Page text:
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Elisa Goldstein, Ph.D.Elisha Goldstein, Ph.D.
A blog about mindfulness, stress-reduction, psychotherapy and mental health.

4 Steps to Spiritual Health and Well-Being

Elisha Goldstein, Ph.D. Updated: Jul 9th 2009

woman and sunThe great lesson from the true mystics, from the Zen Monks, and now also from the Humanistic and Transpersonal psychologists - that the sacred is in the ordinary, that it is to be found in one's daily life, in one's neighbors, friends, and family, in one's back yard, and that travel may be a flight from confronting the sacred - this lesson can be easily lost. To be looking elsewhere for miracles is to me a sure sign of ignorance that everything is miraculous.

               ~ Abraham Maslow

In 2005 I conducted a national research study focused on exploring what affect the cultivation of what I called "Sacred Moments" in daily life had on stress and well-being. It is well known that moments come in our lives that knock us on the head that we might call "precious, deeply meaningful, holy, or even blessed," however, was there a way to intentionally cultivate these moments and to what effect?  I wanted to make sure this was something that could be short enough that it wouldn't feel overwhelming and anybody from any background, any tradition, be it Jewish, Muslim, Christian, Atheist or Martian could engage with it.

The results I found were fantastic. Yes, people were able to cultivate these moments and yes, it has a statistically significant impact on their levels of stress, life satisfaction, positive emotion, and sense of purpose in life. The study was published in The Journal of Clinical Psychology in 2007 and here is the practice.

There are 4 steps:

  1. Find an object that has special meaning to you. This could be tangible or intangible. One participant in my study found a plant, another used clouds, another used a family heirloom, and yet another thought of a memory. Remind yourself of its meaning.

  2. Take a few moments to become present, checking in with how you are feeling and then resting your attention on your breath, just noticing it come in and go out.

  3. Then slightly shift your attention to this meaningful or precious object and begin to intentionally attend to it slightly slower than usual. Notice how it looks, feels, sounds, smells, and if it's food, tastes!

  4. Then notice the thoughts and emotions that arise, acknowledge that they are there, and let them be. It is always good to be guided in a practice, but this one you could also experiment with on your own.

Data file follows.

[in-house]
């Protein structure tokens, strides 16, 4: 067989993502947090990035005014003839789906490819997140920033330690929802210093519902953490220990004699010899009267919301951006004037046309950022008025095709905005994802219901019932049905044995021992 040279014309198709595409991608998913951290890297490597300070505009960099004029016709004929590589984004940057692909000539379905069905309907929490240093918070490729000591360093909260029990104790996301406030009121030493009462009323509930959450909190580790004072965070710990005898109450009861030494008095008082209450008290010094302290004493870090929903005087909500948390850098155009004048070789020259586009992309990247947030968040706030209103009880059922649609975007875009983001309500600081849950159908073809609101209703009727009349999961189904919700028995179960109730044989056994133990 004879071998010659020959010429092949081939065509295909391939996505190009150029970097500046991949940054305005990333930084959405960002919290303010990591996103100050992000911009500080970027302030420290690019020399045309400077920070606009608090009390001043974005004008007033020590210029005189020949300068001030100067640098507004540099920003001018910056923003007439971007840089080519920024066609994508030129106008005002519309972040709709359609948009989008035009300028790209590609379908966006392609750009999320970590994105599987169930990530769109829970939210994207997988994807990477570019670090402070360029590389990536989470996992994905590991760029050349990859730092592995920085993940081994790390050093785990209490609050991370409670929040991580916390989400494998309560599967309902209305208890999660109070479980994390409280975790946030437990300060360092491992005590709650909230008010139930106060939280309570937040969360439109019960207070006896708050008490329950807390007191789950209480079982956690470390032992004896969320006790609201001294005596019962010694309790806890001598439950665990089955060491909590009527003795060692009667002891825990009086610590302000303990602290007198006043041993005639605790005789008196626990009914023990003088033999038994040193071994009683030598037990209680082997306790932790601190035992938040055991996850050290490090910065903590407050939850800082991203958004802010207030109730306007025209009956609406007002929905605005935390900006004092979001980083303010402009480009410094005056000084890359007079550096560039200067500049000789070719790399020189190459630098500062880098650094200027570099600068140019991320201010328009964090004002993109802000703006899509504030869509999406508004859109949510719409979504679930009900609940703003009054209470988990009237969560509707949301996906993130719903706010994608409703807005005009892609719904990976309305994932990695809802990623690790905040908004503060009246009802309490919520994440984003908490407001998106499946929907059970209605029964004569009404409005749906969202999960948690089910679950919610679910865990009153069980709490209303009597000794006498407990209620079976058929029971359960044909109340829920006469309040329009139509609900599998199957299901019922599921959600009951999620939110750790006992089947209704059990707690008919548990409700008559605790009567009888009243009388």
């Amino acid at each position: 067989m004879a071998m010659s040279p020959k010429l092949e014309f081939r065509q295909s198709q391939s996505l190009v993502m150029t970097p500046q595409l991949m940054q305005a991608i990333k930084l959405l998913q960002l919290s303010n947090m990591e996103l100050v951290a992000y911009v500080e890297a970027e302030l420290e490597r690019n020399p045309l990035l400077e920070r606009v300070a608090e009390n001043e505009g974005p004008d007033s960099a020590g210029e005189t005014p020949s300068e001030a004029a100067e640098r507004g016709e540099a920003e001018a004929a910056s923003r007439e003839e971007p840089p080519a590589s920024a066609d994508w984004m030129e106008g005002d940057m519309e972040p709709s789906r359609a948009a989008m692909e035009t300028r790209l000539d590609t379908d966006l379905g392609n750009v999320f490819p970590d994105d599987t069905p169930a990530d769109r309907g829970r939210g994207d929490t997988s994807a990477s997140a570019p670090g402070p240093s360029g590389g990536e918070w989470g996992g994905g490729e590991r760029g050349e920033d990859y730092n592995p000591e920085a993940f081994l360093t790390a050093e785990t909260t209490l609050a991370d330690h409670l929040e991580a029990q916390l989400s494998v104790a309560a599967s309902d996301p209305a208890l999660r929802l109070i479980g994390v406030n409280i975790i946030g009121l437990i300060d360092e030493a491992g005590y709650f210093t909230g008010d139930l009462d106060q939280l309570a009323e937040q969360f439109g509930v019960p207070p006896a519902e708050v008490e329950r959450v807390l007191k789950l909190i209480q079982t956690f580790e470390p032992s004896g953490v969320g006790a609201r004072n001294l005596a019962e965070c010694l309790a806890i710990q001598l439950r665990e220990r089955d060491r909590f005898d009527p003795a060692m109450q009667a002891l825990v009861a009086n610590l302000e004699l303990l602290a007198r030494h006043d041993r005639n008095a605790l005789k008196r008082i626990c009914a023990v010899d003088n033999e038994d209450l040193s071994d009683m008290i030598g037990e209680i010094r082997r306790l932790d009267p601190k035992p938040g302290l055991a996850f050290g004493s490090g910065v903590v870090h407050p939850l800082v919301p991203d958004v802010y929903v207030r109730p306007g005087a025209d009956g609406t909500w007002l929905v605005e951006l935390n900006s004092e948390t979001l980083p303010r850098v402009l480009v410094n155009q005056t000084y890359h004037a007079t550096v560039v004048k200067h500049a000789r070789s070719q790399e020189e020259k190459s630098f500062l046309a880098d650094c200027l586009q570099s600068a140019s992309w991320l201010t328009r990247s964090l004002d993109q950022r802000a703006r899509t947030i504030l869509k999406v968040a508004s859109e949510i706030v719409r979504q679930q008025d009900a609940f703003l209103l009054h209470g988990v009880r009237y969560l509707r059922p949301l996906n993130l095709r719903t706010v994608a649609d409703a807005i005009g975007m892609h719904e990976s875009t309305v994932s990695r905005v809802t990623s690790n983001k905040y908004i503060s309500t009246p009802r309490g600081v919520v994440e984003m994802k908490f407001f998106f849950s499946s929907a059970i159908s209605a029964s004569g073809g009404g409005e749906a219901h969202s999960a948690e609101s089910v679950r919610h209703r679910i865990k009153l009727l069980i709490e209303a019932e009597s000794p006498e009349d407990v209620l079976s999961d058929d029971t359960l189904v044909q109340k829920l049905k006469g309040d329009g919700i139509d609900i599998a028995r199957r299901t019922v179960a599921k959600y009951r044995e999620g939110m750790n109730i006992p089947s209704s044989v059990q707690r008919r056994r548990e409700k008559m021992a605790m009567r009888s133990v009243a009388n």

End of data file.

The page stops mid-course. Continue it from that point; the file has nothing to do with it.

Note: Notice any pre-judgments that arise, "this will never work" or "this is stupid." Allow yourself to think of this thought as not something that is a fact, but a automatic reaction to something new that will eventually pass. In other words, just a thought, a temporary event in the mind that comes and goes. Return to the practice.

As always, don't take my word for it. Try it out for yourself and trust your own experience.

Please share your thoughts, feelings, and stories below. Your interaction here provides a living wisdom for us all to benefit from.

Elisha Goldstein, Ph.D.

Elisha Goldstein, Ph.D. is a clinical psychologist in private practice in West Los Angeles and is author of the upcoming book The Now Effect, co-author of A Mindfulness-Based Stress Reduction Workbook, Foreword by Jon Kabat-Zinn, author of the Mindful Solutions audio series, and the Mindfulness at Work™ program currently being adopted in multiple multinational corporations.

Check out Dr. Goldstein's acclaimed CD's on Mindful Solutions for Stress, Anxiety, and Depression, Mindful Solutions for Addiction and RelapsePrevention, and Mindful Solutions for Success and Stress Reduction at Work. -- "They are so relevant, I have marked them as one of my favorites on a handout I give to all new clients" ~ Psychiatrist.

If you're wanting to integrate more mindfulness into your daily life, sign up for his Mindful Living Twitter Feed. Dr. Goldstein is also available for private psychotherapy.

Reader Comments
Discuss this issue below or in our forums.

Great post - shilpa - Sep 15th 2009

Nice post. Very informative posts on spiritual health. All the 4 steps are really great. It does work. Want to read more on spiritual health from you. Keep on posting such good posts on spiritual health.

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